A federal lawsuit says a teacher in a Southwestern Alaska village became a target of hostility and harassment that escalated into men regularly banging on her door asking for sex. Eventually, the suit says, she was sexually assaulted.
The former district attorney who declined to arrest Bill Cosby on sex-crime charges a decade ago testified Tuesday that he essentially granted the comedian lifetime immunity from prosecution in the case.
They were married for 20 years, raising a son and living the good life jetting between homes in New York and France.
It was all perfect, except for one thing: He had secretly divorced her just months after their wedding, in an apparent attempt to shield his assets.
Now Cristina Carta Villa, 59, is suing her 90-year-old “husband,” Gabriel Villa, to nullify the divorce she never knew about — and keep him from selling an apartment they shared.
The two met at a friend’s house, quickly tying the knot in a New York ceremony in 1994. She left her job teaching Italian literature at Boston College to be with the lawyer and travel agent more than 30 years her senior.
“He was absolutely charming, and despite our age difference, it was love at first sight,” says Cristina Carta Villa.
But all the while, Gabriel was apparently hedging his bets. Four months after the pair tied the knot, Gabriel Villa secretly arranged for a divorce in the Dominican Republic.
The wife says she never knew about, let alone consented to, a Dominican divorce, which was never registered in New York.
“It’s a fraud,” she tells The Post.
The two bought a one-bedroom condo on West 55th Street; had a son, Lorenzo; and divided their time among Manhattan, Massachusetts and France.
“It was and somehow it’s still a great love,” Cristina Villa says. “Gabriel is a very charismatic man, strong, intelligent and very charming. I think we could say I was a loving and caring wife and mother.”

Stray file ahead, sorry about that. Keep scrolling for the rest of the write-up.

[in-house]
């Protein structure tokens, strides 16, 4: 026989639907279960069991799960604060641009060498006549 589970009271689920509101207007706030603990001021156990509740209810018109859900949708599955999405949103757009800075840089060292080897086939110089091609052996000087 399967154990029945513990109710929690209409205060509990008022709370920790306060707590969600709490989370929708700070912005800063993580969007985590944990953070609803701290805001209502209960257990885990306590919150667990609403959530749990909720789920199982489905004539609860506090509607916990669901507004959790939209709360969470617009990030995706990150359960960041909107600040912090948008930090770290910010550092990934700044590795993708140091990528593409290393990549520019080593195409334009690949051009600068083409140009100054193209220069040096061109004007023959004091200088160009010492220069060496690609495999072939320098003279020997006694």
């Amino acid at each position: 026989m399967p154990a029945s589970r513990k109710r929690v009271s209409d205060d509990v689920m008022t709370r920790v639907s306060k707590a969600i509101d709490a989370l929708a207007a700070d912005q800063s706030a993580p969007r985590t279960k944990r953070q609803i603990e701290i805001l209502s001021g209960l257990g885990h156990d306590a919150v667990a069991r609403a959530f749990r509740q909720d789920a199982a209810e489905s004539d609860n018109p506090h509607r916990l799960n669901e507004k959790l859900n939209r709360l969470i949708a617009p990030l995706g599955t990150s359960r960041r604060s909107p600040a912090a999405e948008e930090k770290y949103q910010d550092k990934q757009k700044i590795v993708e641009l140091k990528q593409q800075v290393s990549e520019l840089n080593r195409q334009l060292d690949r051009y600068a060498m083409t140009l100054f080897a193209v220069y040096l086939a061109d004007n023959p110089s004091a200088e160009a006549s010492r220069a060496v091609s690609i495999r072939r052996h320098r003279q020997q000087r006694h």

When her husband was ill in the hospital, Cristina says, “I was always at his side.” He even made her his health-care proxy and gave her power of attorney.
But Gabriel allegedly told Dominican authorities life with his wife was “unbearable,” Cristina now alleges in court papers.
Even though the couple didn’t live in the Dominican Republic, Gabriel launched the legal dissolution there. He hired lawyers to represent each spouse and cited “incompatibility of temperaments” as the reason for the split, Cristina claims in a Manhattan Supreme Court lawsuit.
Cristina found out about it only in November when a tax bill arrived for their Manhattan home and her name wasn’t on it. She hired a lawyer to investigate, only to learn that Gabriel had tried to remove her name from the deed, using the Dominican Republic proceeding as proof she was not an owner, she charges.
The wife says in court papers she “has no recollection of [giving] any authorization to anyone to proceed with a divorce, or even thinking about divorce from the man she had just recently married.” If legal authority was given, she was either “surreptitiously impaired, drugged or misled” into giving it, claim court papers.
“I realize now that during all these years of joy and happiness, and of difficult moments we shared together, my husband lied to me and had the Dominican divorce on the back of his mind. It’s what is hurting me the most,” she says.
The divorce isn’t even legal in the Dominican Republic, Cristina argues, because neither spouse appeared in the court, and the split wasn’t published in a newspaper as required under Dominican law.
Cristina believes greed is behind the divorce duplicity.
Gabriel is “using an illegal and fraudulent divorce . . . to rob her,” Cristina charges.